|Cleaner, not Harder
"If someone sloughs you, don't crank up. Fight cleaner, make it impossible for them to slough without embarrassing themselves." - Belkev, paraphrased.
There are few simple statements I hear in this game that change my outlook on things, but this is one of them. Previous to hearing this, my normal response to sloughing, like most people, was to simply hit the person harder. I like to think that I never reached an unsafe level, but I don't know that I can say that 100%.
What Belkev says here is important. This is the path to dealing with sloughers that doesn't rely on thuggery to get the job done.
I would be lying to everyone if I said that being sloughed doesn't get me a little riled up, and I think that everyone who plays and gets cheated feels the same way at least at some point. Thuggery needs to be laid to rest, though. This game is at a crossroads, we have a much cleaner and clearer ruleset on the horizon, and we are taking more responsibility for our image and recognizing how that image affects our recruitment in a time of dwindling numbers game-wide.
Intentional sloughing happens.
Not every person who sloughs is purposefully cheating.
Just because you think they sloughed doesn't mean they did.
There, now that we have that out of the way, how do we deal with it? Primarily through three steps. Stick with me and I think you will see how this will, through a stronger focus on skill, responsibility and positive reinforcement diminish what "hit him/her harder" never could.
1) Competent Reeves. You need Reeves. If you have 5, 50, or 500 people; you need Reeves. That said, you need competent, trained Reeves. Are you one of your field's top fighters? Do you wish there was less sloughing on the field? How much time do you spend working with Reeves and sharing your knowledge of combat to make them more competent and comfortable identifying shots?
Reeves need to be trained, especially for combat Reeving. Top tier fighters in each park should be working with these players to make sure that things remain fair. The second side of this is that if a Reeve calls a hit on you, you shut your mouth and move on. After the game/bout is over is the appropriate time to discuss with the Reeve why they made that call and to get the Guildmaster of Reeves or Officers involved as appropriate.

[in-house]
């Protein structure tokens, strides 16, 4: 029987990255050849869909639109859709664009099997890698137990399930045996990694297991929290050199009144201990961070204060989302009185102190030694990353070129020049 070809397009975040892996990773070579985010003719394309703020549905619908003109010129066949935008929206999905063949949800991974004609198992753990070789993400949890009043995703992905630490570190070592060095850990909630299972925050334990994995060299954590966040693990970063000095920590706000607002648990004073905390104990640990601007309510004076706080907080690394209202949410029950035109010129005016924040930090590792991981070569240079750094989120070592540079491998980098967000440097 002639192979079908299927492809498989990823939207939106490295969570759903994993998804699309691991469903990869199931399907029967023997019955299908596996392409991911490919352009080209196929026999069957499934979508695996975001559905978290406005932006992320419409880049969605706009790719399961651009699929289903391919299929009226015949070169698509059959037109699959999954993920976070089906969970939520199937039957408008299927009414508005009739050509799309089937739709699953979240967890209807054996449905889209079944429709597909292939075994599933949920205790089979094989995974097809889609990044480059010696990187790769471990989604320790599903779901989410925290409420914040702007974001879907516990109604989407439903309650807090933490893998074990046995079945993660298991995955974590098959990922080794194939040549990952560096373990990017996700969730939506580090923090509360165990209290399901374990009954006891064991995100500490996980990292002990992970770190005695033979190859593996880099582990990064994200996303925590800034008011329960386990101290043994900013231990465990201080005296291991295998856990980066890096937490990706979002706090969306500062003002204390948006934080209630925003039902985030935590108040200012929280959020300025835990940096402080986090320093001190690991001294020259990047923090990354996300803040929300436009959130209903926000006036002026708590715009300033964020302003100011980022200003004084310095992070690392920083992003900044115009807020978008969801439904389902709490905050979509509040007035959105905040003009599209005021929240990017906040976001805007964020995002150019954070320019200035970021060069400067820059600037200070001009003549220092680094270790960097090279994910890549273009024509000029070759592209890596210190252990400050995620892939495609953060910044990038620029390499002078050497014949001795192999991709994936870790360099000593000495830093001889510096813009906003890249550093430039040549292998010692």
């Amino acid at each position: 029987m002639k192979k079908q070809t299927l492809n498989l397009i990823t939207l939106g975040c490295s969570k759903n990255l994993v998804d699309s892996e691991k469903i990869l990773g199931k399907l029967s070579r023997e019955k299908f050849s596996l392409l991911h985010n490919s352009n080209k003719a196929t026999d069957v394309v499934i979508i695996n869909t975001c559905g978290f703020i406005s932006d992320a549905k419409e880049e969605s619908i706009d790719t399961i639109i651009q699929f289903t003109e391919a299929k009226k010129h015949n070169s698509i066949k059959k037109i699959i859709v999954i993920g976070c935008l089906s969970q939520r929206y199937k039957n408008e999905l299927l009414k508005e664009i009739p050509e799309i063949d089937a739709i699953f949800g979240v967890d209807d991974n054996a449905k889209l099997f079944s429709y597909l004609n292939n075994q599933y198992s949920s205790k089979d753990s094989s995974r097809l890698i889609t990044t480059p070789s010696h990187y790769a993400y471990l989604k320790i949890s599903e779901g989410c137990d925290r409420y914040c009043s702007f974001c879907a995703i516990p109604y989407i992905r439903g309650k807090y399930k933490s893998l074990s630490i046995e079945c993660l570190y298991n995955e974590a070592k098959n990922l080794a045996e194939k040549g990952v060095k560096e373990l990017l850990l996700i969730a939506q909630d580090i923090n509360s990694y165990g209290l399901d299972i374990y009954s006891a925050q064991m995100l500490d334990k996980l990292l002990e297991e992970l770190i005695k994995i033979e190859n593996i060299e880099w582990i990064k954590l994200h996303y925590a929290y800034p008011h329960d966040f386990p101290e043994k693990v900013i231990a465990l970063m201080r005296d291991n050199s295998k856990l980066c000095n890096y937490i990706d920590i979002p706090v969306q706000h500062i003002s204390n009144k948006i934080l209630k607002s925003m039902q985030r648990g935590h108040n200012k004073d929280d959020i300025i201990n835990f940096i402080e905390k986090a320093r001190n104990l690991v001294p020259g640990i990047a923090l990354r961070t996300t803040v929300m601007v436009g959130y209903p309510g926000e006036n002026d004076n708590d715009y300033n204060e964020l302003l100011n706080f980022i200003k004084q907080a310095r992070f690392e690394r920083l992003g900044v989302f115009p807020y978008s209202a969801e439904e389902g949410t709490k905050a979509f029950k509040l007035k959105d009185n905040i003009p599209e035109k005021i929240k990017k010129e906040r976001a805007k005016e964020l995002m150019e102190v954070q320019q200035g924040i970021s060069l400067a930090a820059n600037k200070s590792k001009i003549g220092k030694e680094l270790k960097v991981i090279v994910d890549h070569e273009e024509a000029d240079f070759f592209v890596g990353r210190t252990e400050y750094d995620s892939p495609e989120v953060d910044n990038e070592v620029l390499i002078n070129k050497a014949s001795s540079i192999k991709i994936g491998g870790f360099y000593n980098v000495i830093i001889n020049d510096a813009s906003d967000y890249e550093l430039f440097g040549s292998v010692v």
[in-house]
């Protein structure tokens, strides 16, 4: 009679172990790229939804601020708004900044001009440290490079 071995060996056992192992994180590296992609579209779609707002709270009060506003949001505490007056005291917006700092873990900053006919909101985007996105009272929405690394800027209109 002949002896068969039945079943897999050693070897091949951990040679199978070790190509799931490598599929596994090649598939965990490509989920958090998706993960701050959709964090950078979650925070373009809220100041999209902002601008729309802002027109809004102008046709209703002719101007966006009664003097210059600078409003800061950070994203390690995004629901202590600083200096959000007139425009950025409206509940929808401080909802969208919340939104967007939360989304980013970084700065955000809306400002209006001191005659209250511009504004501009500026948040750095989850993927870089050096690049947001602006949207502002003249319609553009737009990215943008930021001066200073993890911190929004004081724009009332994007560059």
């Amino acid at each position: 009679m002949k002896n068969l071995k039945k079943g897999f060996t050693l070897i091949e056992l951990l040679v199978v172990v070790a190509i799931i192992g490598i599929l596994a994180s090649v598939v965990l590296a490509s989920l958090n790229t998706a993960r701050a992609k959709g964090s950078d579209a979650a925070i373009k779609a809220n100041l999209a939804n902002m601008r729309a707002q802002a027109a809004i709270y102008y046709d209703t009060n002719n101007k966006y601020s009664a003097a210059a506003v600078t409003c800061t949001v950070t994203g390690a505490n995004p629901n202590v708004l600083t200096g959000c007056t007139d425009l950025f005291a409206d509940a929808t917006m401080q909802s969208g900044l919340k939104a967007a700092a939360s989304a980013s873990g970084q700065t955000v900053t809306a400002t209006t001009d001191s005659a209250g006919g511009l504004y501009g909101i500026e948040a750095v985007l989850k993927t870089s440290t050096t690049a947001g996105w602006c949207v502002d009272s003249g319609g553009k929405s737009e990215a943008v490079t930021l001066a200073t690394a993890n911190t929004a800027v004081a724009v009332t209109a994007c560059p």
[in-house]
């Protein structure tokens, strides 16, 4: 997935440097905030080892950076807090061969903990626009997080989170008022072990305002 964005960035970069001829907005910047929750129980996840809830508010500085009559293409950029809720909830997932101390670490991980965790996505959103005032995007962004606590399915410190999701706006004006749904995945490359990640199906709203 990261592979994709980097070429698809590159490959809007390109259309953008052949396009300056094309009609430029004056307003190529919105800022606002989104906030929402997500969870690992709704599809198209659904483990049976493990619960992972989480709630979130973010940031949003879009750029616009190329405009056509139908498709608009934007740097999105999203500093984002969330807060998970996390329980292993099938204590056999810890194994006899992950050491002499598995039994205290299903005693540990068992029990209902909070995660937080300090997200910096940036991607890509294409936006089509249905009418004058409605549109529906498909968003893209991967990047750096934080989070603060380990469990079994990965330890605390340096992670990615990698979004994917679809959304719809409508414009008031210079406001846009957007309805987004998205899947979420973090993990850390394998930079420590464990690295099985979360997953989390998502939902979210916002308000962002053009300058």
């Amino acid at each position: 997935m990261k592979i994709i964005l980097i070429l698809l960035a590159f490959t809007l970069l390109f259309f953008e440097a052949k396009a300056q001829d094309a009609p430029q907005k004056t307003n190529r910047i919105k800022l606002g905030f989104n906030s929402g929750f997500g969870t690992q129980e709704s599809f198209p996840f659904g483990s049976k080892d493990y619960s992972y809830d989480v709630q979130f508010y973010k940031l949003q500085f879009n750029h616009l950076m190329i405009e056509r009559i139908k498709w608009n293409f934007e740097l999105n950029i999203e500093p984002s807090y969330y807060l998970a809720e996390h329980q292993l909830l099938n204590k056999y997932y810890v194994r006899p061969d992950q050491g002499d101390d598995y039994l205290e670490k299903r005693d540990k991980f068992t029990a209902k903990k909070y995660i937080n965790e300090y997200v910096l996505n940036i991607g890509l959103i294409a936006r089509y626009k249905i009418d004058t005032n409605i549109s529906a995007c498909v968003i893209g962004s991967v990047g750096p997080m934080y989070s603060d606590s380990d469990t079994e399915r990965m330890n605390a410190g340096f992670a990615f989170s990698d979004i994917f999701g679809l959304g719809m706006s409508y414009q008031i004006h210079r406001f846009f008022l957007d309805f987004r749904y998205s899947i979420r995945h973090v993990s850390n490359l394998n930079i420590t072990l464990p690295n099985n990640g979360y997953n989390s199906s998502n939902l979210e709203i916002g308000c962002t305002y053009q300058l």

2) Orders of the Griffin. Pop quiz, when was the last time you saw an Order of the Griffin given out? How much hoopla was made about it? Griffins are in most corporas that I see kicking around. If your group doesn't have them, add them. They are an award given for honor on the battlefield. When people are super great about taking shots, they should be getting Griffins. This not only gives new players some award love, but it sets a different attitude for your park; instead of "Slough and we hurt you" it becomes, "Get rewarded for playing by the rules!"
3) Make it clean. You got sloughed because you left the person you hit with the chance to deny the shot. Nobody takes a straight, clean stab to the sternum and tries to pretend it hit their leg. That shot that connected just above a graze, or just a few inches into hip territory? Those are the ones they don't take or take incorrectly. Again, not always on purpose.
If you up your game so that the shots you throw are, on a whole, undeniable in their execution, you will be sloughed less. Not one person who cheats wants to be caught, not a single one. If they are purposefully ignoring shots, they are ignoring the ones that they think they can get away with ignoring.
Stop giving them the option. Hit solid. Hit often. Hit clean.
Sloughers are bad, but ramping up your blow strength is not the right answer. You cannot be a danger to players, even ones who cheat; it isnt just bad for the individuals involved, it is bad for their group, and by extension, the game.
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